For DIY treatments, sensible AHAs & exfoliation can help. If you are struggling with brown marks, please consult my clinical team @cliniccutis. My nurses & therapists are well versed in the management of brown spots-PIH. We employ nano, pico & fractional lasers to help improve skin texture & scars.
What skin care ingredients can treat red acne scars?
Red marks from acne are termed macular erythema, or PIE (post inflammatory erythema). These are notoriously difficult to remove at home without lasers. As always it is imperative to control ongoing acne, or you will be chasing new marks from future breakouts.
Sunscreen use will decrease the intensity of redness. Red marks take 6-18 months before fading, vascular lasers are best at removing them (2-4 sessions). You can use vitamin C in the morning & niacinamide in the evening.
Can I perform chemical peels?
AHA peels including lactic, glycolic, & mandelic acid peels can be done at home with absolute caution. Start with 10-15%, increasing as tolerated. Don’t get burned. If you have residual acne & or red marks, a simple salicylic acid wash can decrease inflammation.
A more sensible routine is to incorporate a good AHA ‘leave on’ formulation consisting of 8 to 15% glycolic acid. This is an exfoliant and can increase the turnover of dead skin cells. Start of two nights a week, increasing as tolerated.
Can spot treatments reduce pigmentation?
There is some evidence that spot treatments with microneedle patches can reduce brown pigmentation. These patches aid in trans-epidermal delivery of pigment inhibitors. These patches are best combined with high factor sunscreens.
What can peels do?
- Salicylic acid peels: great for acne, blackheads, oily skin, congestion.
- AHA peels: Lactic, glycolic, mandelic acid for overall skin rejuvenation, wrinkles & pores.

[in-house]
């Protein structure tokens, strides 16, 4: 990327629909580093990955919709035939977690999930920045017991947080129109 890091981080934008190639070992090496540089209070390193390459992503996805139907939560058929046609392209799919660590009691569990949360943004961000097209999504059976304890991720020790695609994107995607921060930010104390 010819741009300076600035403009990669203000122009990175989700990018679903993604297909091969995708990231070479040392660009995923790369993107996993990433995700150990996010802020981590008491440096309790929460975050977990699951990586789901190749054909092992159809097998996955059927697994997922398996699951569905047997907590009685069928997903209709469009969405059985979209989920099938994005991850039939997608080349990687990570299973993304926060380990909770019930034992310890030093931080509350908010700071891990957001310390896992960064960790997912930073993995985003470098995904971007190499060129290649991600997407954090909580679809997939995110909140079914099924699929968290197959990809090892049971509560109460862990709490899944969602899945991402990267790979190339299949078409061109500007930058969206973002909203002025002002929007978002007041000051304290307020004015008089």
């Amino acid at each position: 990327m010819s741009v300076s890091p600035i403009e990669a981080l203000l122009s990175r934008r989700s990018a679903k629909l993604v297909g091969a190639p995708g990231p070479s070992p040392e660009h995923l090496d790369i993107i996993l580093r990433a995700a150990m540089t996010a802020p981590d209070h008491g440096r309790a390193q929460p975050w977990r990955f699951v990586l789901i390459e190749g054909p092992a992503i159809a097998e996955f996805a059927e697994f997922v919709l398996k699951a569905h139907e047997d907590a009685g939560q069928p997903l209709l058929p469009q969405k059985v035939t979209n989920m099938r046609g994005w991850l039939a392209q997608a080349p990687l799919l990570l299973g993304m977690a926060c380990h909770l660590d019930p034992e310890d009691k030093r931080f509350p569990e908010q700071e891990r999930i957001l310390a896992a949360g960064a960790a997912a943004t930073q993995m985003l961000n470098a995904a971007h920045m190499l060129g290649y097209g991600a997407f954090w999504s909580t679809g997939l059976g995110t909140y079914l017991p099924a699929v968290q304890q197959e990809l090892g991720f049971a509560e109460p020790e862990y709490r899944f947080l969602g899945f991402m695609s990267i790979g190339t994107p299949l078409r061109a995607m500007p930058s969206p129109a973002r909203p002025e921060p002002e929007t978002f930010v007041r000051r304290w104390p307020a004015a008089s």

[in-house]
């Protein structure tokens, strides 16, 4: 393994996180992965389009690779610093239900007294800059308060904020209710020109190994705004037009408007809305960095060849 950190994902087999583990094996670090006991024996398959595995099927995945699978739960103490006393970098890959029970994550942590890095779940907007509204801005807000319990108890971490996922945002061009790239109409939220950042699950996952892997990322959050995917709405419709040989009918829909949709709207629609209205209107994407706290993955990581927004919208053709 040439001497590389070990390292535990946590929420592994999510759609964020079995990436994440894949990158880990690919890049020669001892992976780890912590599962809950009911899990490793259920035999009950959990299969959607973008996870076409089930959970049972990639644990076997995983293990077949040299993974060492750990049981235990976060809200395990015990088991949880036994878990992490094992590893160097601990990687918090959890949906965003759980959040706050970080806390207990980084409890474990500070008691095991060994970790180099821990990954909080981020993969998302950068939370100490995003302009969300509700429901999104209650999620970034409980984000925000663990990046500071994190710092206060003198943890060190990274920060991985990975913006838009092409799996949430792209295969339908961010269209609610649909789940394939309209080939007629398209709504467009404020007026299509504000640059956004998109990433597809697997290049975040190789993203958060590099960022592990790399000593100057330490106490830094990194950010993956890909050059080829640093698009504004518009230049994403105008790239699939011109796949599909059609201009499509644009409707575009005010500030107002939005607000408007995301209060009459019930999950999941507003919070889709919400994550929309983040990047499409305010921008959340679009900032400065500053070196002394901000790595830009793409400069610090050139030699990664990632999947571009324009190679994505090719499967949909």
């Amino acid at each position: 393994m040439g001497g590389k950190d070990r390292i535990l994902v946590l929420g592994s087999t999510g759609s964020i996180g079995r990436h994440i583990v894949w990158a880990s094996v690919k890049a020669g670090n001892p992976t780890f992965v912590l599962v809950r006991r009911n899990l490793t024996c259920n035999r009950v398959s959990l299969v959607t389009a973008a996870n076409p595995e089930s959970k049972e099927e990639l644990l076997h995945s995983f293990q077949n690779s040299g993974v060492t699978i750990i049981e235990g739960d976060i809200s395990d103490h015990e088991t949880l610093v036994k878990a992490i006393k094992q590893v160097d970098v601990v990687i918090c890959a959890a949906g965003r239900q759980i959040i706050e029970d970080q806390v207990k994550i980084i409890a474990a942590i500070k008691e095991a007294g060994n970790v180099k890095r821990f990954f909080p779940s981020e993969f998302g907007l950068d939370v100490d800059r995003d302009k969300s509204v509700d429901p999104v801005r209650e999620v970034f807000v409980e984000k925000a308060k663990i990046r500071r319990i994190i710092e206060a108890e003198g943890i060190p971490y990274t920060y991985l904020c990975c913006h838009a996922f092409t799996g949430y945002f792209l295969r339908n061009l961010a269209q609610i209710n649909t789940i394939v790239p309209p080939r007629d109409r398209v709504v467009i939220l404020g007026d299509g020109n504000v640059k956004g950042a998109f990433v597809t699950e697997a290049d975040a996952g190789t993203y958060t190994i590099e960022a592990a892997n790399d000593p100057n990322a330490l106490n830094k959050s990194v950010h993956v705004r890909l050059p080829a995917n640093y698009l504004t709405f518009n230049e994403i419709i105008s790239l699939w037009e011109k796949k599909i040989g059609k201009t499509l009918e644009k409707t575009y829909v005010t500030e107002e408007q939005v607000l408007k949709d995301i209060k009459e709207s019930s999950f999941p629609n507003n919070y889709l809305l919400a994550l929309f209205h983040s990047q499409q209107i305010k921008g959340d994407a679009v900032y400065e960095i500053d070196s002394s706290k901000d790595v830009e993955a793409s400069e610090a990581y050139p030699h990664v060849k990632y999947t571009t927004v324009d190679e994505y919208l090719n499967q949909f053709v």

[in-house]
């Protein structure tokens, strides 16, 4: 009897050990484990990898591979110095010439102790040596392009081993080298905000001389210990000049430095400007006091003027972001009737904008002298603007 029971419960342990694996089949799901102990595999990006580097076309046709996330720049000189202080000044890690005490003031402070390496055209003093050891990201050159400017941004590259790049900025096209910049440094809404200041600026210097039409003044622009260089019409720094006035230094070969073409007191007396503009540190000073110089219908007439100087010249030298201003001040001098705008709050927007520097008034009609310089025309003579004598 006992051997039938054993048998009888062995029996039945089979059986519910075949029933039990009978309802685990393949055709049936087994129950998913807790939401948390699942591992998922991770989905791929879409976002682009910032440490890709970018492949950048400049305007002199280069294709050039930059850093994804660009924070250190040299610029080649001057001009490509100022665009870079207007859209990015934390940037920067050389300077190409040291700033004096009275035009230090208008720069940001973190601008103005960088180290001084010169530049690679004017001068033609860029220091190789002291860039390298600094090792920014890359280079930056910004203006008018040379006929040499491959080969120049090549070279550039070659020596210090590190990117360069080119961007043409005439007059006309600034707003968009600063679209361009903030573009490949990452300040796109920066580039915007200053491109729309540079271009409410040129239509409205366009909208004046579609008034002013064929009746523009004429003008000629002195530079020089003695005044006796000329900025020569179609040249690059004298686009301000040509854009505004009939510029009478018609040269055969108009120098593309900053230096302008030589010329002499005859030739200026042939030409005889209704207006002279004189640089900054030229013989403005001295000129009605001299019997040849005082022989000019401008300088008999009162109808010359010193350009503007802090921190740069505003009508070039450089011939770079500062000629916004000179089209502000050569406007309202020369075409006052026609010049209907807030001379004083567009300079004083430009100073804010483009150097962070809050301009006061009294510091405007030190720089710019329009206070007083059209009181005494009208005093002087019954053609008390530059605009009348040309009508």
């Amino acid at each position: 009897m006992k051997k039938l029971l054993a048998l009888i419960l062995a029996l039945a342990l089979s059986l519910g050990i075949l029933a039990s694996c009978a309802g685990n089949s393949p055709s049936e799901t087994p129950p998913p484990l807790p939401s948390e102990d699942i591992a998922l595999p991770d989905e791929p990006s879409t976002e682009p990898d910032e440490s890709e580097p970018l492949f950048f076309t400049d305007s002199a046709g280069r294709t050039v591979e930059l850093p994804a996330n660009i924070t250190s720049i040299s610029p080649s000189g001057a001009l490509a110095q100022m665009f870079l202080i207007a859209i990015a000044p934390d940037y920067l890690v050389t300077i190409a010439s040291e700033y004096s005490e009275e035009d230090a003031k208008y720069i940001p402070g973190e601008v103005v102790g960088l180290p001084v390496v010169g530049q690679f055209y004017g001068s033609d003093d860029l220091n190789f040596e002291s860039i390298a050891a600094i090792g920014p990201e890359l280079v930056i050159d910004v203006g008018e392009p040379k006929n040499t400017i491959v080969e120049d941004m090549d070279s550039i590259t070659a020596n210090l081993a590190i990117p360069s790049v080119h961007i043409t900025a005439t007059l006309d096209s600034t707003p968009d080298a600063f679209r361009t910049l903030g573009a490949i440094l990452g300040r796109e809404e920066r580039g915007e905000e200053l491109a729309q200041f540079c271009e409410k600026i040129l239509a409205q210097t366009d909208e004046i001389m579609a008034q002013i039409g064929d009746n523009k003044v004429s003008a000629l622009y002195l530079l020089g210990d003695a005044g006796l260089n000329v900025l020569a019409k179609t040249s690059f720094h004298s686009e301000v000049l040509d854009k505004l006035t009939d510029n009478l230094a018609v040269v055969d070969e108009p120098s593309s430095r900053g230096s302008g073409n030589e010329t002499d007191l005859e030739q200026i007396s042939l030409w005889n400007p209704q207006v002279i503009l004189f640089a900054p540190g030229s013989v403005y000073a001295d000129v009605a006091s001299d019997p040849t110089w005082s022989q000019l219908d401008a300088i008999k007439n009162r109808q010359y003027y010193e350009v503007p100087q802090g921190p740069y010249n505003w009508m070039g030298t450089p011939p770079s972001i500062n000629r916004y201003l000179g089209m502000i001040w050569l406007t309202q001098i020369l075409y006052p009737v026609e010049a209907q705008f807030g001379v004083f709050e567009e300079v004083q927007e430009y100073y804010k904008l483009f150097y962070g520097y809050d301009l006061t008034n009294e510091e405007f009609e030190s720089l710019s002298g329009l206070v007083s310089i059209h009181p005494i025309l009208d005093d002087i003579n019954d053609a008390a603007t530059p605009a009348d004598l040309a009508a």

- Retinoid Peels: Vita peels are useful for acne prone skin & pigmentation.
For an understanding of what is your ideal peel, book a consult with my clinical team @cliniccutis.
Will collagen supplements help?
There is no good evidence to suggest that collagen supplements help in the context of acne scars, however collagen supplements may help joints. I have no problems with collagen additives or supplements as they are cheap, safe & importantly do no harm.
Eating a well balanced diet is more important than supplementation.
What is a sensible skin care routine in between acne scar revision appointments?
My nurses will guide you accordingly, depending on your procedure. A general skin care guide goes something like this-
- Start sunscreen application (Anthelios XL) or Invisible Zinc 1 day after your skin has recovered. In most cases it will be 3-7 days post procedure.
- Start a good quality Retinol formulation 72 hours after you have healed. Apply 3 nights per week for the first week after you have recovered, increasing by one night per week there after.
- Titrate the amount & the frequency of retinol. If you have any skin irritation or prolonged redness skip a few days.
- You can start a Vitamin C L-Ascorbic formulation at week 2 post procedure. As with retinol, titrate your application. Use only in the mornings.
How do I manage post inflammation from lasers & or TCA Peels?
Prior to the procedure, either I or my staff will discuss the probability of skin color changes after lasers, RFM or deep peels. The chances of this occurring will depend on your skin color, sun exposure, & level of treatments.
If you are at risk of developing PIH we will provide you a skin care guide to help reduce laser/peel induced pigment. Please follow the instructions as they are unique to your treatment.
As a guide, start SPF when your skin is healed (3-7 days). You can start on HQ (Hydroquinone) or equilievent pigment inhibitor a day or two after you start your SPF. USe at night, increasing as tolerated. Only put your pigment corrector on affected or treated sites. Do NOT put on non-affected areas.
Be guided by the nurse who is looking after you.
When do I stop skin care prior to procedures?
You can stop the night before. Your treating nurse will remove any residual skin care residue the day of treatment. Additionally you will be clean & disinfected in the treatment room prior to any procedure.
Davin’s Viewpoint- skin care for acne scars
I do think that skin care is important, not because it makes any noticeable difference to established scars, but because it teaches patients the value of prevention & looking after their skin.
I always start with the absolute foundation- namely sunscreens. Use them correctly. They are important. They allow me or my nurses to treat your scars with higher settings. This means better results, less side effects, less treatment sessions, & less costs.
From there, add retinol. Why retinol over a prescription retinoid? Because the latter is much harder to modulate, especially if you are having revision treatments that can make you skin more sensitive. Certainly post procedure, a retinoid is sensible.
If your skin can tolerate it, ascorbic acid is sensible to add in the morning. It can protect your skin (antioxidants) & decrease pigment production. Additionally it can theoretically increase collagen production.